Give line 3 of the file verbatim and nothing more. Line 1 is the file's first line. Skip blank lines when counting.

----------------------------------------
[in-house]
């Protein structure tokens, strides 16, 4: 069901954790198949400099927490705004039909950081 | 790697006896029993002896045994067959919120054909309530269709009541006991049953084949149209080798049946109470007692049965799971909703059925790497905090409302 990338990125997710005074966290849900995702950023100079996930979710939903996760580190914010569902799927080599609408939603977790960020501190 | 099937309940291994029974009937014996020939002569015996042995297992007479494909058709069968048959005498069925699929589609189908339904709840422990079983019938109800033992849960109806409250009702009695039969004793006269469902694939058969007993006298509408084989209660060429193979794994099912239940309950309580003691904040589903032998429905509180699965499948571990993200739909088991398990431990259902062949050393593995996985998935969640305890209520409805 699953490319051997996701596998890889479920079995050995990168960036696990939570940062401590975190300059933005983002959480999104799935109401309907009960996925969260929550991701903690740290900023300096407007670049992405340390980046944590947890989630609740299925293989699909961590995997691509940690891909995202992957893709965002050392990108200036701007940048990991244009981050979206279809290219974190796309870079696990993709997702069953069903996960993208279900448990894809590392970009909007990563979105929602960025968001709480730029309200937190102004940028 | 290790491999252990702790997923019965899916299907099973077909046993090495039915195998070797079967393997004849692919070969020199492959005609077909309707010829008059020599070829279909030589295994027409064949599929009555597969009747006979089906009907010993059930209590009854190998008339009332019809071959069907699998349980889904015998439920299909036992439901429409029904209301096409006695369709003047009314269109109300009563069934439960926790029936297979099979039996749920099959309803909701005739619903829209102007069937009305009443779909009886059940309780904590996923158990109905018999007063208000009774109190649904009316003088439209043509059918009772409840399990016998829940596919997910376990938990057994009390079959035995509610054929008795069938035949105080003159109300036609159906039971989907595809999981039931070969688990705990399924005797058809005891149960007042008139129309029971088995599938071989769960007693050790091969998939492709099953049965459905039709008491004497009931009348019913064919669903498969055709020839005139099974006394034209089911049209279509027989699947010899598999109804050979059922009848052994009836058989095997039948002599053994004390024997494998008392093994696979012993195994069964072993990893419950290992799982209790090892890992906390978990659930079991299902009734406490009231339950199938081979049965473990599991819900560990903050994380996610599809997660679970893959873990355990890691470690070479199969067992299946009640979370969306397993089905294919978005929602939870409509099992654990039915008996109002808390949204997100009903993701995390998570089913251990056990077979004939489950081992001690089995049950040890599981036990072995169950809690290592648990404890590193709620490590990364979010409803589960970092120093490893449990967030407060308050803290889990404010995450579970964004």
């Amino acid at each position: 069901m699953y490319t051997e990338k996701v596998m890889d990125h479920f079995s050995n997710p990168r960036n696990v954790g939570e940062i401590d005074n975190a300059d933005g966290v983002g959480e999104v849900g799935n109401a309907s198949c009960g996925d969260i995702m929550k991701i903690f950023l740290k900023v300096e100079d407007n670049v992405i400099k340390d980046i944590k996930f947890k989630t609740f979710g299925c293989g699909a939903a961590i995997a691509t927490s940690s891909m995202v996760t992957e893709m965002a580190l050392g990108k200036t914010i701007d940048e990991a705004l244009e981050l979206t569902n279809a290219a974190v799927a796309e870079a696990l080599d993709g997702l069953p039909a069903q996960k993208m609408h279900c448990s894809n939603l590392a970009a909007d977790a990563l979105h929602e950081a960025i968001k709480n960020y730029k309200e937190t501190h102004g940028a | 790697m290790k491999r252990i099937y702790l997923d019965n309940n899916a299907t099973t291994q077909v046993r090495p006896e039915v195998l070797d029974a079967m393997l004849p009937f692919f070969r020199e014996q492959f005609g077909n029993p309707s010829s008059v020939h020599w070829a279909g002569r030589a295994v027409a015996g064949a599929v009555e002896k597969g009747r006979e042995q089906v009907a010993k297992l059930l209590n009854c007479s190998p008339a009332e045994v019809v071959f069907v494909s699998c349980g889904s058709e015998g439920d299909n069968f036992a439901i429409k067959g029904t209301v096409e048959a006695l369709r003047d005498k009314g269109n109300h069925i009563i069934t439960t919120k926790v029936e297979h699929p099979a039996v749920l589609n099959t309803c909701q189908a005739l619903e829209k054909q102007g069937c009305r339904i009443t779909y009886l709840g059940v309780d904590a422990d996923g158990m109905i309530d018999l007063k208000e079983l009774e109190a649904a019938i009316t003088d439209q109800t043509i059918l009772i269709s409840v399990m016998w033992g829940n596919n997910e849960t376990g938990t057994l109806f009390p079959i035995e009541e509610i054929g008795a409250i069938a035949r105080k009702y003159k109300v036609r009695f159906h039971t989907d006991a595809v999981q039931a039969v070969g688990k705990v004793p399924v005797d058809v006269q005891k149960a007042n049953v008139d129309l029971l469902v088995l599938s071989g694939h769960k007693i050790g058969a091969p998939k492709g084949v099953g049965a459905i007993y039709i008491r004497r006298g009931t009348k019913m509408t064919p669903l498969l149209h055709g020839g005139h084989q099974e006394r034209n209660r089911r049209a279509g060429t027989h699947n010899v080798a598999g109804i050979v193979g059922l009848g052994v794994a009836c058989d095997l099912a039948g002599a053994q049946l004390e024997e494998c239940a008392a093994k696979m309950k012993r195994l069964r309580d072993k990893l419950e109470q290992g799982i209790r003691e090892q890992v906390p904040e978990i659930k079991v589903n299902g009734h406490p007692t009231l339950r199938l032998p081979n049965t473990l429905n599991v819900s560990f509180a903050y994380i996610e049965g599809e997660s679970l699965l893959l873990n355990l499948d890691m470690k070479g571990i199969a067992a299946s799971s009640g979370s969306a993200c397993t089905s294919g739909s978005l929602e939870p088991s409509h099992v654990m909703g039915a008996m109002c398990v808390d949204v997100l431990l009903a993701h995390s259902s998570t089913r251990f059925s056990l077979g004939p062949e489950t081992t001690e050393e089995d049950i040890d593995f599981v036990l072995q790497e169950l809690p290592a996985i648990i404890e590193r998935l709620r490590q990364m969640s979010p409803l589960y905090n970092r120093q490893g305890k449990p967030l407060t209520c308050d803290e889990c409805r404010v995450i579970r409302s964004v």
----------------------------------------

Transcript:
């Amino acid at each position: 069901m699953y490319t051997e990338k996701v596998m890889d990125h479920f079995s050995n997710p990168r960036n696990v954790g939570e940062i401590d005074n975190a300059d933005g966290v983002g959480e999104v849900g799935n109401a309907s198949c009960g996925d969260i995702m929550k991701i903690f950023l740290k900023v300096e100079d407007n670049v992405i400099k340390d980046i944590k996930f947890k989630t609740f979710g299925c293989g699909a939903a961590i995997a691509t927490s940690s891909m995202v996760t992957e893709m965002a580190l050392g990108k200036t914010i701007d940048e990991a705004l244009e981050l979206t569902n279809a290219a974190v799927a796309e870079a696990l080599d993709g997702l069953p039909a069903q996960k993208m609408h279900c448990s894809n939603l590392a970009a909007d977790a990563l979105h929602e950081a960025i968001k709480n960020y730029k309200e937190t501190h102004g940028a | 790697m290790k491999r252990i099937y702790l997923d019965n309940n899916a299907t099973t291994q077909v046993r090495p006896e039915v195998l070797d029974a079967m393997l004849p009937f692919f070969r020199e014996q492959f005609g077909n029993p309707s010829s008059v020939h020599w070829a279909g002569r030589a295994v027409a015996g064949a599929v009555e002896k597969g009747r006979e042995q089906v009907a010993k297992l059930l209590n009854c007479s190998p008339a009332e045994v019809v071959f069907v494909s699998c349980g889904s058709e015998g439920d299909n069968f036992a439901i429409k067959g029904t209301v096409e048959a006695l369709r003047d005498k009314g269109n109300h069925i009563i069934t439960t919120k926790v029936e297979h699929p099979a039996v749920l589609n099959t309803c909701q189908a005739l619903e829209k054909q102007g069937c009305r339904i009443t779909y009886l709840g059940v309780d904590a422990d996923g158990m109905i309530d018999l007063k208000e079983l009774e109190a649904a019938i009316t003088d439209q109800t043509i059918l009772i269709s409840v399990m016998w033992g829940n596919n997910e849960t376990g938990t057994l109806f009390p079959i035995e009541e509610i054929g008795a409250i069938a035949r105080k009702y003159k109300v036609r009695f159906h039971t989907d006991a595809v999981q039931a039969v070969g688990k705990v004793p399924v005797d058809v006269q005891k149960a007042n049953v008139d129309l029971l469902v088995l599938s071989g694939h769960k007693i050790g058969a091969p998939k492709g084949v099953g049965a459905i007993y039709i008491r004497r006298g009931t009348k019913m509408t064919p669903l498969l149209h055709g020839g005139h084989q099974e006394r034209n209660r089911r049209a279509g060429t027989h699947n010899v080798a598999g109804i050979v193979g059922l009848g052994v794994a009836c058989d095997l099912a039948g002599a053994q049946l004390e024997e494998c239940a008392a093994k696979m309950k012993r195994l069964r309580d072993k990893l419950e109470q290992g799982i209790r003691e090892q890992v906390p904040e978990i659930k079991v589903n299902g009734h406490p007692t009231l339950r199938l032998p081979n049965t473990l429905n599991v819900s560990f509180a903050y994380i996610e049965g599809e997660s679970l699965l893959l873990n355990l499948d890691m470690k070479g571990i199969a067992a299946s799971s009640g979370s969306a993200c397993t089905s294919g739909s978005l929602e939870p088991s409509h099992v654990m909703g039915a008996m109002c398990v808390d949204v997100l431990l009903a993701h995390s259902s998570t089913r251990f059925s056990l077979g004939p062949e489950t081992t001690e050393e089995d049950i040890d593995f599981v036990l072995q790497e169950l809690p290592a996985i648990i404890e590193r998935l709620r490590q990364m969640s979010p409803l589960y905090n970092r120093q490893g305890k449990p967030l407060t209520c308050d803290e889990c409805r404010v995450i579970r409302s964004v």